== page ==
In the gospel reading at Sunday’s Mass, we will read about how the Pharisees came to the Incarnate Word, and one of them addressed Him as “Teacher.” To use that title implied great respect. It acknowledged a rabbi’s learning, his wisdom, and his holiness. You called someone “teacher,” and then asked a question about God, because you wanted to learn something.

The Pharisee, however, addressed Jesus as “teacher” without really meaning it. That group of Pharisees only intended to set Jesus up. They did not have any real respect for Him as a teacher. To the contrary, they despised Him.

The scholar asked, “Which commandment in the Law is the greatest?” But he had no real interest in Jesus’ answer to that question. In fact, these Pharisees had grown cynical about the Law of Moses.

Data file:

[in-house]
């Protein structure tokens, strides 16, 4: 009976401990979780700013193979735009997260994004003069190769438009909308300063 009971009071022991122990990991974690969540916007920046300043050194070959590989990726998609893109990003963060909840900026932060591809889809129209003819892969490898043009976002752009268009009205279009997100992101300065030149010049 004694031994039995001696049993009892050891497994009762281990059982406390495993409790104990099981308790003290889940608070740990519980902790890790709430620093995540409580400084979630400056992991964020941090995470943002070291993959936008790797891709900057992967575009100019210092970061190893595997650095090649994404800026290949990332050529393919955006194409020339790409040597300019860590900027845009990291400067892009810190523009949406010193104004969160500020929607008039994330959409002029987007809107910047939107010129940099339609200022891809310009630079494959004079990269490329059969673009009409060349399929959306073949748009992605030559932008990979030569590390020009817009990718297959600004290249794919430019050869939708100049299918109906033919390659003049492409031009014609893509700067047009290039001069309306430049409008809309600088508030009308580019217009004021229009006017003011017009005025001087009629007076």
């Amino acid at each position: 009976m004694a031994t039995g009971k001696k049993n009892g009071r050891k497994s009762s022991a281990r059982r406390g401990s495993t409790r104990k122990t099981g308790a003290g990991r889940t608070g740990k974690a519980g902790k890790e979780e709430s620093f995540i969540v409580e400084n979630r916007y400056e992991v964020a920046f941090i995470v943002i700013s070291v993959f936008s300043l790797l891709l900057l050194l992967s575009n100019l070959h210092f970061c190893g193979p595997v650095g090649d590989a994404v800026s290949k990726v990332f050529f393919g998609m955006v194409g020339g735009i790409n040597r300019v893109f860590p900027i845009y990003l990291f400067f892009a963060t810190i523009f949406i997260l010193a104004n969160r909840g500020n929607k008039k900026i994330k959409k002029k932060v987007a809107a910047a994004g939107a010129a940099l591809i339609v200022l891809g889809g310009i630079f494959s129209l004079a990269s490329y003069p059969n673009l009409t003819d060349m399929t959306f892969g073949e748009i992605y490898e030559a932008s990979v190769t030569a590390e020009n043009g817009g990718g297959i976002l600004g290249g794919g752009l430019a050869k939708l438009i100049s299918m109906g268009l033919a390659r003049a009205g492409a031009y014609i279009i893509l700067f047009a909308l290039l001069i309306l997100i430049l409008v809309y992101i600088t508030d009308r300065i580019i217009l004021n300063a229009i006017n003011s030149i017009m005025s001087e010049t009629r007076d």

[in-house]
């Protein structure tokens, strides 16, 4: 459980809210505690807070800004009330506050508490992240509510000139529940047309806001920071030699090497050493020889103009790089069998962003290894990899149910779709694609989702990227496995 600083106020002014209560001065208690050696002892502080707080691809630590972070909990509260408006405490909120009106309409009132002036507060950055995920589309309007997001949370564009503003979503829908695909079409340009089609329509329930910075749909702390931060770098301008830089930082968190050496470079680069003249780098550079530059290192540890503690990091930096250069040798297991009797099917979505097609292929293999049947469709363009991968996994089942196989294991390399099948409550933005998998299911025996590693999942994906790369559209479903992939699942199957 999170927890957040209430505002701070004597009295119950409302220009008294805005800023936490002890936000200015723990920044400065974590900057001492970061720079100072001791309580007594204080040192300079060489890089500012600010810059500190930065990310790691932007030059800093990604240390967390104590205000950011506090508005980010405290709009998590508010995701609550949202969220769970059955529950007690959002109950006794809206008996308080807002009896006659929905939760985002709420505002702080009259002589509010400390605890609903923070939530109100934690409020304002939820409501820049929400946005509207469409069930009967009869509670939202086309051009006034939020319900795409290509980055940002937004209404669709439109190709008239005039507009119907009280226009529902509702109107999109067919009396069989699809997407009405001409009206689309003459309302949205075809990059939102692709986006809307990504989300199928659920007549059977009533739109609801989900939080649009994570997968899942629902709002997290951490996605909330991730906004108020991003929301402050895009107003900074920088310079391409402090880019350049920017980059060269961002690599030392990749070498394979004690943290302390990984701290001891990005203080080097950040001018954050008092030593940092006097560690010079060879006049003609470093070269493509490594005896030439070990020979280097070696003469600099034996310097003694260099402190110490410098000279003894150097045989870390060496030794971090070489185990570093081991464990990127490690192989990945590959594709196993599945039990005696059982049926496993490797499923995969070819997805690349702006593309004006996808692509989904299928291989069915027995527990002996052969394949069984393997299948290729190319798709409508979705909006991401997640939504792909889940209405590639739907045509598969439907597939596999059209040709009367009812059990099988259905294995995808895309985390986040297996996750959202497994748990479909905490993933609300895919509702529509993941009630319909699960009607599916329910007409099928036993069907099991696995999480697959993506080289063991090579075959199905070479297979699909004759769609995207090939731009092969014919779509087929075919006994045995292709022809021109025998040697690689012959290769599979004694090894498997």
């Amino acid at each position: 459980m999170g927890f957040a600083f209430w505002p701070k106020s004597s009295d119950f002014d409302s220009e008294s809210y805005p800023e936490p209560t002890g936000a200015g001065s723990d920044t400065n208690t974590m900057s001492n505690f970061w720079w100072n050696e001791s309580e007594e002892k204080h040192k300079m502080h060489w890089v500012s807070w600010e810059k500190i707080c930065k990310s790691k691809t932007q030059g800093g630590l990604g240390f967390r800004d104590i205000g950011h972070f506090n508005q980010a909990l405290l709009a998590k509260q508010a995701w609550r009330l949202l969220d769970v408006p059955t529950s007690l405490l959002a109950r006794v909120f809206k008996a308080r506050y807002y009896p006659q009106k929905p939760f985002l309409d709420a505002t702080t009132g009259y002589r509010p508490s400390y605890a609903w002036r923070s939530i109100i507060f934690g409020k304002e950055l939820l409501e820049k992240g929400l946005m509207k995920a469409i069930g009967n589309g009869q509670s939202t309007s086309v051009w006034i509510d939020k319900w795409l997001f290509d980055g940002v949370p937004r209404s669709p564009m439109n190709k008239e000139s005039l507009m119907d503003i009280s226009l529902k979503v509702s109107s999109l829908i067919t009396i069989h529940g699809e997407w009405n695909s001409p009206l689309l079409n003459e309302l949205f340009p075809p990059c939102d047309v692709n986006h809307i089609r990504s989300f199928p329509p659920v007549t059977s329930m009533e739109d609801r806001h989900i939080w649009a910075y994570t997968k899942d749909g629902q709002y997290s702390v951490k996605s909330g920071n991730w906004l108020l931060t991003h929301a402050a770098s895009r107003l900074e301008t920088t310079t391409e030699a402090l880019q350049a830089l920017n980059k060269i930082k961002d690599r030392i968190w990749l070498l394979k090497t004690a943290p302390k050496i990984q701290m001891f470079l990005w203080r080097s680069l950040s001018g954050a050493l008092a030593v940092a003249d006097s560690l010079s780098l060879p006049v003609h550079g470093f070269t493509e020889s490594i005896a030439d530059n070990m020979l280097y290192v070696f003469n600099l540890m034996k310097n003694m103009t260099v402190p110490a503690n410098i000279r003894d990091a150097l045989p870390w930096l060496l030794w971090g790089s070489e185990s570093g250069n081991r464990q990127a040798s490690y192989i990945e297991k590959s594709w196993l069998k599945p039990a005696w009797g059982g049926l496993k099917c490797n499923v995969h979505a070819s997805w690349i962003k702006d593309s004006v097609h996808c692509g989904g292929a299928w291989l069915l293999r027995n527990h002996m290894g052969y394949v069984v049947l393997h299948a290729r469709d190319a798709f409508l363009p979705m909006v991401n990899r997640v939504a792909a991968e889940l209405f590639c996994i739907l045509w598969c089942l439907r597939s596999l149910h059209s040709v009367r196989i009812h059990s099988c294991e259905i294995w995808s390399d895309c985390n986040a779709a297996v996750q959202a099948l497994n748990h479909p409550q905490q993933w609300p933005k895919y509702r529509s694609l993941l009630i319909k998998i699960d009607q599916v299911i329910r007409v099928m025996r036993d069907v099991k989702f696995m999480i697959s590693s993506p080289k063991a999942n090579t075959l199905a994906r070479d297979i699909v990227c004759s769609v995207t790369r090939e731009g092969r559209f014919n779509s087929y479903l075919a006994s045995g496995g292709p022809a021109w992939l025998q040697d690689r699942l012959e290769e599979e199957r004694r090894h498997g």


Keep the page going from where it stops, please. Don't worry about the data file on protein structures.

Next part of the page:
The Lord had established a covenant with His people by giving the Law on Mount Sinai. The Law of Moses contained the ordinances that could bring peace to the people as a community, and interior peace for each individual. All you have to do is strive to follow the commandments.

But this group of Pharisees had turned the whole thing on its head. They had turned God’s straightforward Law into a complicated burden that subjugated people–subjugated people to the Pharisees themselves. The crooked Pharisees wanted to retain their wrongful authority over consciences. They could see that Jesus spoke to liberate us from precisely such a burden, by offering Divine Mercy.